The futuristic convention centre design is either "exciting and refreshingly innovative" or an example of Canberra selling its soul to be fashionable, depending on which architect you ask.
Although the proposed design of the new and expanded convention centre, tipped to cost as much as $700 million and rebadged as the Australian Forum, is only a reference of what it could one day be, already the UFO-like building has prompted debate.
Jack Kershaw, an architect and long-time proponent of saving City Hill from piecemeal development, is a supporter of the "distinctive" design which he believes could be as iconic as the Sydney Opera House and one day even be climbed by visitors.
But he believes it should be located on the three-hectare park at the centre of City Hill to maintain symmetry looking back towards Parliament House and follow Walter Burley Griffin's original vision for a city hall on the hilltop.
"There are a lot of strong feelings about the park on City Hill … it's not accessible, traffic-bound and noisy, you hardly see anyone there," he said.
"It's rather like a decorative centre of a roundabout, there's a lot history in the planning of the trees but we need to move forward and a convention centre is catalyst for that."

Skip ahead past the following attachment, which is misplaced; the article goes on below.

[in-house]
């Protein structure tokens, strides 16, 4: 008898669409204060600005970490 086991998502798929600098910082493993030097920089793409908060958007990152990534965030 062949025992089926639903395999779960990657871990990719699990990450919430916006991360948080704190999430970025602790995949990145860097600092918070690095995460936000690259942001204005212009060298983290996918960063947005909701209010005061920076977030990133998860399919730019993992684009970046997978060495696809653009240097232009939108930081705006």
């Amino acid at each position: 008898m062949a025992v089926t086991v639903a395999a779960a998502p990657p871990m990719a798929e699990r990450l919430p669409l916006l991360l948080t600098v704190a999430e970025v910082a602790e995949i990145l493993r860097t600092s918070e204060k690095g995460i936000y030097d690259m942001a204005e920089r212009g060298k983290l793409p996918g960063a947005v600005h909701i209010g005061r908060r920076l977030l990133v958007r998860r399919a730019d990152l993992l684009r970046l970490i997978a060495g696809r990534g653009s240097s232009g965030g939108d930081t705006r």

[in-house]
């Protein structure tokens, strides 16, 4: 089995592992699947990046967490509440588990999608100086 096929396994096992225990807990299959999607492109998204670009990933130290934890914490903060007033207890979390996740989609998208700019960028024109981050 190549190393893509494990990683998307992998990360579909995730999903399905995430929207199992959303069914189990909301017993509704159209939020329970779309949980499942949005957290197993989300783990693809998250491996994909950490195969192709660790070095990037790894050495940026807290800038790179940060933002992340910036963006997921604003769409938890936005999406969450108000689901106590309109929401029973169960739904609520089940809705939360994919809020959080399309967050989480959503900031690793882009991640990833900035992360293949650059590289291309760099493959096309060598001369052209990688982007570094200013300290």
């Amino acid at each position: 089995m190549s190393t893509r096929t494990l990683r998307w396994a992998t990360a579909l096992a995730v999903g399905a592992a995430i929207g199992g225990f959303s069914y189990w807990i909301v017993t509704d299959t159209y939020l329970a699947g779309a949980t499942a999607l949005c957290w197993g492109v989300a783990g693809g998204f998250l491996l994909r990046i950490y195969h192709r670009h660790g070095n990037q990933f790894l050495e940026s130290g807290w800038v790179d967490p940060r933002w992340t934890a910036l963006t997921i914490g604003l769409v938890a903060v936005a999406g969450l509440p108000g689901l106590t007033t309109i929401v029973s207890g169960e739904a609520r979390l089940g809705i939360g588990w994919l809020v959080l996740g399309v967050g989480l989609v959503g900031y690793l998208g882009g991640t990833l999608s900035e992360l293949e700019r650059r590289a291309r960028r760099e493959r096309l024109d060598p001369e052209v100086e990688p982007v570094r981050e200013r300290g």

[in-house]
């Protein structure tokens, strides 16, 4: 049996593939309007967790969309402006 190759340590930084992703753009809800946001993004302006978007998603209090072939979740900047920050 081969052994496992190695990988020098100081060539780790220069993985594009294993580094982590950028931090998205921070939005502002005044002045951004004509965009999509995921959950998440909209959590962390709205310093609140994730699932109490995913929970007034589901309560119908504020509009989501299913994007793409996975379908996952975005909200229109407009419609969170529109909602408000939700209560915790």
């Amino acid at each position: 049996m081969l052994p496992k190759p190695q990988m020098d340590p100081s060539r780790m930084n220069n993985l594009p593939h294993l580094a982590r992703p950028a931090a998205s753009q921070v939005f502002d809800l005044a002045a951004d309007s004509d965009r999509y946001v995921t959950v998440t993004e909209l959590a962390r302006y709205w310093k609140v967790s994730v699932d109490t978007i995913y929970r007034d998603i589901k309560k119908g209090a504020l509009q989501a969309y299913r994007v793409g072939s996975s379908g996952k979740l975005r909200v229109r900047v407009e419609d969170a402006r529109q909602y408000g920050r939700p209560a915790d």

But the "contemporary thinking" and artistic expression that attracts Mr Kershaw to the sculptural building is exactly what Canberra architect Enrico Taglietti dislikes about the design.
"It seems to be the fashion [for buildings] to say 'here I am, look how unusual I am, look how silly I am' and it's a trend around the world," he said.
"I dislike thinking Canberra soon will be like any other city in the world.
"We should be unique ... because we resisted the temptation of multistorey buildings, the population growth and I think it will be disappearing soon."
Dr Taglietti did not believe Canberra needed a convention centre as large as the proposed design and believed placing it on the apex of City Hill would be even worse.
"It seems to be wanting to become another Melbourne or another Shanghai and that's no good for Canberra," he said.
He also doubts Canberrans would get value for money from the centre.
But Australian Institute of Architects ACT Chapter president Andrew Wilson said the territory required projects like the centre to generate employment and income for the ailing building industry.
"You're losing expertise and you're losing employment and you're losing revenue," he said.
"It goes back to this place being a central place for meeting, particularly with government, and there is a fundamental need for a convention centre for those sorts of purposes."
He declined to comment on the proposed design of the centre, but said he was looking forward to hearing the ACT government's plan to make the centre a reality.
"Procurement of the new convention centre is a long way from being able to be realised," he said.
"Late last year we were told a convention centre would not happen until well after 2020 until the expenditure on other budget priorities."
Mr Wilson said as the national capital, it was vital the centre for Canberra was a high quality project.
"I'm motivated to get the highest quality we can, if that comes from local industry and local consultants, which I'm sure it can, then that's a good result," he said.